Search Images Maps Play YouTube News Gmail Drive More »
Sign in
Screen reader users: click this link for accessible mode. Accessible mode has the same essential features but works better with your reader.

Patents

  1. Advanced Patent Search
Publication numberUS4705257 A
Publication typeGrant
Application numberUS 07/029,328
Publication dateNov 10, 1987
Filing dateMar 23, 1987
Priority dateMar 23, 1987
Fee statusPaid
Also published asCA1283730C, DE3865404D1, EP0305489A1, EP0305489B1, WO1988007748A1
Publication number029328, 07029328, US 4705257 A, US 4705257A, US-A-4705257, US4705257 A, US4705257A
InventorsCosmo L. Leo, Stanley W. Stefanick
Original AssigneeDigital Equipment Corporation
Export CitationBiBTeX, EndNote, RefMan
External Links: USPTO, USPTO Assignment, Espacenet
Shock and vibration isolation mounting
US 4705257 A
Abstract
Shock and vibration isolation mounting apparatus for releasably mounting a computer disk drive, or the like. Two pair of mounting assemblies are used for attaching to the drive and to respective ones of opposed surfaces between which the drive is disposed. One of the pair of mounting assemblies is disposed below the drive with the elastomeric members thereof in compression and the other of the pair of mounting assemblies is disposed above the drive with the elastomeric members thereof in tension. Each of the mounting assemblies comprises a first elongated rigid channel member being U-shaped in cross section and comprising a base separating a pair of parallel spaced sides. The first channel member has a transverse member having a bore therethrough at one end perpendicular to both the base and the sides. The first channel member is adapted for attaching to the disk drive. There is a second elongated rigid channel member also being U-shaped in cross section and comprising a base separating a pair of parallel spaced sides. The second channel member has a transverse member having a threaded bore therethrough at one end perpendicular to both the base and the sides. The second channel member is sized to slidably fit within the first channel member. A spring-loaded captive bolt is carried by the transverse member of the first channel member for passing through the bore of the first channel member and threadedly engaging the threaded bore of the second channel member to pull the transverse members towards one another. First and second elastomeric members are carried by the second channel member on the base between the sides at opposite ends thereof. The elastomeric members each include a captive bolt perpendicular to the base thereof for attaching the second channel member to the adjacent surface. The ends of the first and second channel members opposite the transverse members include interactive ends adapted for drawing the ends together and for holding them tightly together as the captive bolt is used to pull the transverse members towards one another comprising the ends of the sides of the first channel member angling at about 45 back towards the base and the ends of the sides of the second channel member including outward facing tabs angling at about 45 back towards the base so as to wedgedly force the bases of the first and second channel members tightly towards one another.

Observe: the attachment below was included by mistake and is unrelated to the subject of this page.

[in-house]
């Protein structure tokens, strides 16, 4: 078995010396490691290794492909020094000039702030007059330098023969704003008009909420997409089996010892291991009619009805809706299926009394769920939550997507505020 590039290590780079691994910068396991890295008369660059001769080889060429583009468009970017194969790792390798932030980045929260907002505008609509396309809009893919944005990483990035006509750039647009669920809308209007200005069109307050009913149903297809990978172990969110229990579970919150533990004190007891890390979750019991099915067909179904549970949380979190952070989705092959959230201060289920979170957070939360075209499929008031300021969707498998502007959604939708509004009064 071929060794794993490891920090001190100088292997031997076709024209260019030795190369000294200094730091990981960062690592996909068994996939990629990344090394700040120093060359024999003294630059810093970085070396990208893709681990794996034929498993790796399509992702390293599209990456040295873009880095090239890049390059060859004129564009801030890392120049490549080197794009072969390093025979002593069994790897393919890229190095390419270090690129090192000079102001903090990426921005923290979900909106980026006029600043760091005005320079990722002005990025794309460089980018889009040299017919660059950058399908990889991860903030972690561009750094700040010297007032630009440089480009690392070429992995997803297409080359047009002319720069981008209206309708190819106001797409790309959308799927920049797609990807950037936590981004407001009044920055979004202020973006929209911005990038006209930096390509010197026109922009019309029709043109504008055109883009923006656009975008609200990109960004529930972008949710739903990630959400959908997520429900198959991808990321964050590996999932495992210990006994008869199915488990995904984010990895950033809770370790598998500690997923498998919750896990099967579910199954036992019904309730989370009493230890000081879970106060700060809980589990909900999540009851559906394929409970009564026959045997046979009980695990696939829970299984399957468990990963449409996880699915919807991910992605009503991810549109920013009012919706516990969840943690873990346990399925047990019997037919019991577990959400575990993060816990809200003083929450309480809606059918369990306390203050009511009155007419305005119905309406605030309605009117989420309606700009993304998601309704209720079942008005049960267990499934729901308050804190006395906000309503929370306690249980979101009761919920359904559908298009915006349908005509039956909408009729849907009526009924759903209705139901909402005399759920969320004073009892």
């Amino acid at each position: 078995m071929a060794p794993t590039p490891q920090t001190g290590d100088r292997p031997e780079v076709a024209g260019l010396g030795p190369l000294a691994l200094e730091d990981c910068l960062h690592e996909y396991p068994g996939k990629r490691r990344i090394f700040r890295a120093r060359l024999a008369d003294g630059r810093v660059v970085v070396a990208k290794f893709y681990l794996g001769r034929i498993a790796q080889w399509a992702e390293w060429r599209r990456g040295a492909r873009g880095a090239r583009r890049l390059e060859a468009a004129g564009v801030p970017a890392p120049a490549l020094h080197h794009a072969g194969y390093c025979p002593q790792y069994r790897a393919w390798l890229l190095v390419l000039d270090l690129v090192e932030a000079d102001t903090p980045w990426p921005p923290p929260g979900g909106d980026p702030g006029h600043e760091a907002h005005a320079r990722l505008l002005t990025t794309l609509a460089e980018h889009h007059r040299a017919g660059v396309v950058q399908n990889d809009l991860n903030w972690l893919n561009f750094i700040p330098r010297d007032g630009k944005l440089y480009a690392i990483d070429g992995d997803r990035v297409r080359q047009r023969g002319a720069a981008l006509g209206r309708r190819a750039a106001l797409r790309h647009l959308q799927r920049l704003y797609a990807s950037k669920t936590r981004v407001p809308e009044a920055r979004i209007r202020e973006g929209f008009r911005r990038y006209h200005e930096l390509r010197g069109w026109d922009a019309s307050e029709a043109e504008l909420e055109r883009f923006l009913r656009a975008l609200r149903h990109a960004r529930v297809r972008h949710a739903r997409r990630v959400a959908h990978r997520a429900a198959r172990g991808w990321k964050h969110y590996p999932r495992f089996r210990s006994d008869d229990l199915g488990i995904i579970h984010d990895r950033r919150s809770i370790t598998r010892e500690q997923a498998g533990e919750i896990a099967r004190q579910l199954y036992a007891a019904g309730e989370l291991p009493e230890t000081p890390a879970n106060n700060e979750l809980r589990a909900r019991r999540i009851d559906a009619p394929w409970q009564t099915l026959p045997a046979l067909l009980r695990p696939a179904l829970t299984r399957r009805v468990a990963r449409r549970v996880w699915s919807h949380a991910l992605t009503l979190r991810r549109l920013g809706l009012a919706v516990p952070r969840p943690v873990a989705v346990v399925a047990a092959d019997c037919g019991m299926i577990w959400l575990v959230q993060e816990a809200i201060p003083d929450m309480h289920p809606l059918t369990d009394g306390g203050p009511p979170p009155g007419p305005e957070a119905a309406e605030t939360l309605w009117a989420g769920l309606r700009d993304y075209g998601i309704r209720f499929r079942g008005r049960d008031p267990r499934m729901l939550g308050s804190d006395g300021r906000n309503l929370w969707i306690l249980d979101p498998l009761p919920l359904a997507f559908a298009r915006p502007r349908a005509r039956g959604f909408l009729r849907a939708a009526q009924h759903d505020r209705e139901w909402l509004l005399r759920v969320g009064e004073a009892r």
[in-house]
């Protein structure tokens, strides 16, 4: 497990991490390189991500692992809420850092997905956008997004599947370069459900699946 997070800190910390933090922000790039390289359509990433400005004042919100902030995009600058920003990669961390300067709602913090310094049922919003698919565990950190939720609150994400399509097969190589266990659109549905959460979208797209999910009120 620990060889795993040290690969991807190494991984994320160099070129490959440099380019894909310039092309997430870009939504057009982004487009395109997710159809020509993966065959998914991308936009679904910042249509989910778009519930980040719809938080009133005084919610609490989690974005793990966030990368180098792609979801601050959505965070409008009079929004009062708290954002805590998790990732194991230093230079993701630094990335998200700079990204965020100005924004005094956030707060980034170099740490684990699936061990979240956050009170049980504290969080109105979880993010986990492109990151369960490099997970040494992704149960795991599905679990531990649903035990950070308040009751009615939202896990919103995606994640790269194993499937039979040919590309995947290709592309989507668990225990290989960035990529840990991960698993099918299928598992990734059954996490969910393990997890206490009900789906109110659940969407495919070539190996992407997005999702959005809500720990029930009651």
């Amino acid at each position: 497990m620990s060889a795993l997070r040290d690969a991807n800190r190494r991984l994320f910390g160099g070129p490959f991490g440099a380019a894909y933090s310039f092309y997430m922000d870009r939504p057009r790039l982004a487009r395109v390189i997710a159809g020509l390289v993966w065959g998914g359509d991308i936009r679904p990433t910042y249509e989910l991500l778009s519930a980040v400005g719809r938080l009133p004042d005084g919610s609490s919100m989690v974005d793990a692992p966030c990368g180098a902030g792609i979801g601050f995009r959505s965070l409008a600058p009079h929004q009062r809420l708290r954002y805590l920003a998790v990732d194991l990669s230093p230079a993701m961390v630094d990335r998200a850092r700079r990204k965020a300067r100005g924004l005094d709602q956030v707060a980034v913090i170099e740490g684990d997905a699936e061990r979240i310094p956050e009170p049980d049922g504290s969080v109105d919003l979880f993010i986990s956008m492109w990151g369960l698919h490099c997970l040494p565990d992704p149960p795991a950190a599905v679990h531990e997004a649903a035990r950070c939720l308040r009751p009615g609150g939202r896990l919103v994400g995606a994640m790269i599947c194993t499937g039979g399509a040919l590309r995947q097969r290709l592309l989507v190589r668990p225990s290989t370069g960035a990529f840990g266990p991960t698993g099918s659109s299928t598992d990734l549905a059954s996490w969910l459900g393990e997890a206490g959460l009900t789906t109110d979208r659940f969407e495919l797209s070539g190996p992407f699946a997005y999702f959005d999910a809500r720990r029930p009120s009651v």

Images(3)
Previous page
Next page
Claims(19)
Wherefore, having thus described our invention, we claim:
1. Shock and vibration isolation mounting apparatus for releasably connecting two articles together comprising:
(a) a first rigid channel member being U-shaped in cross section and comprising a base separating a pair of parallel spaced sides, said first channel member having a transverse member at one end perpendicular to both said base and said sides, said transverse member having a bore therethrough, said first channel member including means for attaching said first channel member to the surface of one of the articles to be connected;
(b) a second rigid channel member also being U-shaped in cross section and comprising a base separating a pair of parallel spaced sides, said second channel member also having a transverse member at one end perpendicular to both said base and said sides, said transverse member having a threaded bore therethrough, said second channel member being sized to slidably fit within said first channel member;